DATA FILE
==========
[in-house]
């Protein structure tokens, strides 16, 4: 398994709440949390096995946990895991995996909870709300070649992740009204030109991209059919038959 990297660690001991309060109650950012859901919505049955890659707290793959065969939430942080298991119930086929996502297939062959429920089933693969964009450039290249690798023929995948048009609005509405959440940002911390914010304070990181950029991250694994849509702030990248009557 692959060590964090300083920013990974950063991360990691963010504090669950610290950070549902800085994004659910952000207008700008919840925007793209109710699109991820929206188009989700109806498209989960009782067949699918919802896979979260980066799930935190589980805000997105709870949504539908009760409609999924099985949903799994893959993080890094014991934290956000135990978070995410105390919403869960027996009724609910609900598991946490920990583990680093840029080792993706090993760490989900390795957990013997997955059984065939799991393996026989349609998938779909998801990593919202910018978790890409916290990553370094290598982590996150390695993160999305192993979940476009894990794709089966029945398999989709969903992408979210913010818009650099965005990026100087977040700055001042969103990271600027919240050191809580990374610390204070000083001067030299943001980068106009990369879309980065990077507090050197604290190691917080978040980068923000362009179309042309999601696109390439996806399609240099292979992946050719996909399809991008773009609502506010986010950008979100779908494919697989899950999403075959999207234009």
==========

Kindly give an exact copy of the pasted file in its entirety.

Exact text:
[in-house]
């Protein structure tokens, strides 16, 4: 398994709440949390096995946990895991995996909870709300070649992740009204030109991209059919038959 990297660690001991309060109650950012859901919505049955890659707290793959065969939430942080298991119930086929996502297939062959429920089933693969964009450039290249690798023929995948048009609005509405959440940002911390914010304070990181950029991250694994849509702030990248009557 692959060590964090300083920013990974950063991360990691963010504090669950610290950070549902800085994004659910952000207008700008919840925007793209109710699109991820929206188009989700109806498209989960009782067949699918919802896979979260980066799930935190589980805000997105709870949504539908009760409609999924099985949903799994893959993080890094014991934290956000135990978070995410105390919403869960027996009724609910609900598991946490920990583990680093840029080792993706090993760490989900390795957990013997997955059984065939799991393996026989349609998938779909998801990593919202910018978790890409916290990553370094290598982590996150390695993160999305192993979940476009894990794709089966029945398999989709969903992408979210913010818009650099965005990026100087977040700055001042969103990271600027919240050191809580990374610390204070000083001067030299943001980068106009990369879309980065990077507090050197604290190691917080978040980068923000362009179309042309999601696109390439996806399609240099292979992946050719996909399809991008773009609502506010986010950008979100779908494919697989899950999403075959999207234009």